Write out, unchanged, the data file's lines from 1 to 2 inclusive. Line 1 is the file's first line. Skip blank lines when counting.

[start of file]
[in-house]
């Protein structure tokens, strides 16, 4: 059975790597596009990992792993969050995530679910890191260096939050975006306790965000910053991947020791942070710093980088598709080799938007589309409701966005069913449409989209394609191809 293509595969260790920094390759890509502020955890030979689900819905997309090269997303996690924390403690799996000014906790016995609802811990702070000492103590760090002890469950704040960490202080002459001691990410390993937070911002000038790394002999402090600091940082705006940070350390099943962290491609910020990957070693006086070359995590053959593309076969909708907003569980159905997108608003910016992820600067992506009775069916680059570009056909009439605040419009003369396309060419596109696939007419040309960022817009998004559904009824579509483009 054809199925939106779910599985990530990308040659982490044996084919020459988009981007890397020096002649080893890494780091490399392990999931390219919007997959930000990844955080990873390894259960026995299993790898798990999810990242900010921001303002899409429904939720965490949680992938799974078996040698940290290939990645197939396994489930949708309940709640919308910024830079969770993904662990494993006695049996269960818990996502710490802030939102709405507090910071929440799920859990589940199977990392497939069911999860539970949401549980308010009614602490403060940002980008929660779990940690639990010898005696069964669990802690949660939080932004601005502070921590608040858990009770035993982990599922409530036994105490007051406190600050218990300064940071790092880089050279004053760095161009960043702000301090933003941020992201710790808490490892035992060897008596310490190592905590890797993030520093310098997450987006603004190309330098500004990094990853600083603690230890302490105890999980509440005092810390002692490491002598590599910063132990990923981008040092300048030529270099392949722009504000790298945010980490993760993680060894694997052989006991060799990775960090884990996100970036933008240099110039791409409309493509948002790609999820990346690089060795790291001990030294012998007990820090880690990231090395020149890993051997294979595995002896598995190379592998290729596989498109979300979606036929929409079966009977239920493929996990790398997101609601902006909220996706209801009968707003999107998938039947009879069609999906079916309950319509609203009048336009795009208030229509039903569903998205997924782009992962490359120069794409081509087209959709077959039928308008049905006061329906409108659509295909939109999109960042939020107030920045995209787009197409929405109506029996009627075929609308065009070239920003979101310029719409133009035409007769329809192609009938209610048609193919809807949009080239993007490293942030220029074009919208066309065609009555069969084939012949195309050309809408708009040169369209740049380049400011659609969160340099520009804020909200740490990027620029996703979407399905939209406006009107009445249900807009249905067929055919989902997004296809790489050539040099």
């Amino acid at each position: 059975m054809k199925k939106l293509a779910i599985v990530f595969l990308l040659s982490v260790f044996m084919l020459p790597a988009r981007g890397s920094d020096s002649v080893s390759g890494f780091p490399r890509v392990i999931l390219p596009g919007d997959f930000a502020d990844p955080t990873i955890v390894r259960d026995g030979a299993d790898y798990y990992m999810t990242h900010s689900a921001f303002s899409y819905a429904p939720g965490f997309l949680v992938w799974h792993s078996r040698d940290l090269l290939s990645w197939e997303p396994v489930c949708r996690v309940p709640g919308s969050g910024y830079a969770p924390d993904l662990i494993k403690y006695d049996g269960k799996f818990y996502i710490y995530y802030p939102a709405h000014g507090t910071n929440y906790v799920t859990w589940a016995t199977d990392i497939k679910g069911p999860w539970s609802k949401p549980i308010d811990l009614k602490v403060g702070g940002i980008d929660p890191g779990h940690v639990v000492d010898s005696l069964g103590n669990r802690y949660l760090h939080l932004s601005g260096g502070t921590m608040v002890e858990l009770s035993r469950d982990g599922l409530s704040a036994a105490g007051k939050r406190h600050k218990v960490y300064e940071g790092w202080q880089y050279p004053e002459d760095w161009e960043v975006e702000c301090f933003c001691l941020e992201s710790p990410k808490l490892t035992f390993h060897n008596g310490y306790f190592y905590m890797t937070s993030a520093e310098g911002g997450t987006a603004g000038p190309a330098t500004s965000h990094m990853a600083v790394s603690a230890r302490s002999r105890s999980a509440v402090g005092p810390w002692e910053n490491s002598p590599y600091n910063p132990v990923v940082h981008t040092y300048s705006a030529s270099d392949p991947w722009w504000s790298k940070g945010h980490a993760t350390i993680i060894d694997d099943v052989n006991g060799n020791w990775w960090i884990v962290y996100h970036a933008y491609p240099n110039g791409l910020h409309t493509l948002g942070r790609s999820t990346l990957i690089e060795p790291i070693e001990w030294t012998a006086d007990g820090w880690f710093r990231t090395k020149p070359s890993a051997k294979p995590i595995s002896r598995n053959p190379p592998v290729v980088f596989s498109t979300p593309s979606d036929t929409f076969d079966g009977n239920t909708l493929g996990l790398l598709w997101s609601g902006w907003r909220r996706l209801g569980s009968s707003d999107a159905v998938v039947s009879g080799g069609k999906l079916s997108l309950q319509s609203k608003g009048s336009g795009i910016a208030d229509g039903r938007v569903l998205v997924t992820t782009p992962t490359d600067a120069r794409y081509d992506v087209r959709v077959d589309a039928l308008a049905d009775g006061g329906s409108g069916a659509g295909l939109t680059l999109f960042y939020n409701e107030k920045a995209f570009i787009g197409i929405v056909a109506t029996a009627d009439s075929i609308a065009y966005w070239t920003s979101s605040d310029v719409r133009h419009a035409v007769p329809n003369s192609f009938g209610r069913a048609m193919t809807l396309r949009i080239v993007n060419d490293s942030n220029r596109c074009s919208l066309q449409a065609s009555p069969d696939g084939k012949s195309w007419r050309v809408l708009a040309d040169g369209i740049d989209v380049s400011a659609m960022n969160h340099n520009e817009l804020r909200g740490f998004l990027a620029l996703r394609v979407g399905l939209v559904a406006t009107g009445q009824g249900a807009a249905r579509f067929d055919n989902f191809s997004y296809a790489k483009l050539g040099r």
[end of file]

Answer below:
[in-house]
């Protein structure tokens, strides 16, 4: 059975790597596009990992792993969050995530679910890191260096939050975006306790965000910053991947020791942070710093980088598709080799938007589309409701966005069913449409989209394609191809 293509595969260790920094390759890509502020955890030979689900819905997309090269997303996690924390403690799996000014906790016995609802811990702070000492103590760090002890469950704040960490202080002459001691990410390993937070911002000038790394002999402090600091940082705006940070350390099943962290491609910020990957070693006086070359995590053959593309076969909708907003569980159905997108608003910016992820600067992506009775069916680059570009056909009439605040419009003369396309060419596109696939007419040309960022817009998004559904009824579509483009 054809199925939106779910599985990530990308040659982490044996084919020459988009981007890397020096002649080893890494780091490399392990999931390219919007997959930000990844955080990873390894259960026995299993790898798990999810990242900010921001303002899409429904939720965490949680992938799974078996040698940290290939990645197939396994489930949708309940709640919308910024830079969770993904662990494993006695049996269960818990996502710490802030939102709405507090910071929440799920859990589940199977990392497939069911999860539970949401549980308010009614602490403060940002980008929660779990940690639990010898005696069964669990802690949660939080932004601005502070921590608040858990009770035993982990599922409530036994105490007051406190600050218990300064940071790092880089050279004053760095161009960043702000301090933003941020992201710790808490490892035992060897008596310490190592905590890797993030520093310098997450987006603004190309330098500004990094990853600083603690230890302490105890999980509440005092810390002692490491002598590599910063132990990923981008040092300048030529270099392949722009504000790298945010980490993760993680060894694997052989006991060799990775960090884990996100970036933008240099110039791409409309493509948002790609999820990346690089060795790291001990030294012998007990820090880690990231090395020149890993051997294979595995002896598995190379592998290729596989498109979300979606036929929409079966009977239920493929996990790398997101609601902006909220996706209801009968707003999107998938039947009879069609999906079916309950319509609203009048336009795009208030229509039903569903998205997924782009992962490359120069794409081509087209959709077959039928308008049905006061329906409108659509295909939109999109960042939020107030920045995209787009197409929405109506029996009627075929609308065009070239920003979101310029719409133009035409007769329809192609009938209610048609193919809807949009080239993007490293942030220029074009919208066309065609009555069969084939012949195309050309809408708009040169369209740049380049400011659609969160340099520009804020909200740490990027620029996703979407399905939209406006009107009445249900807009249905067929055919989902997004296809790489050539040099």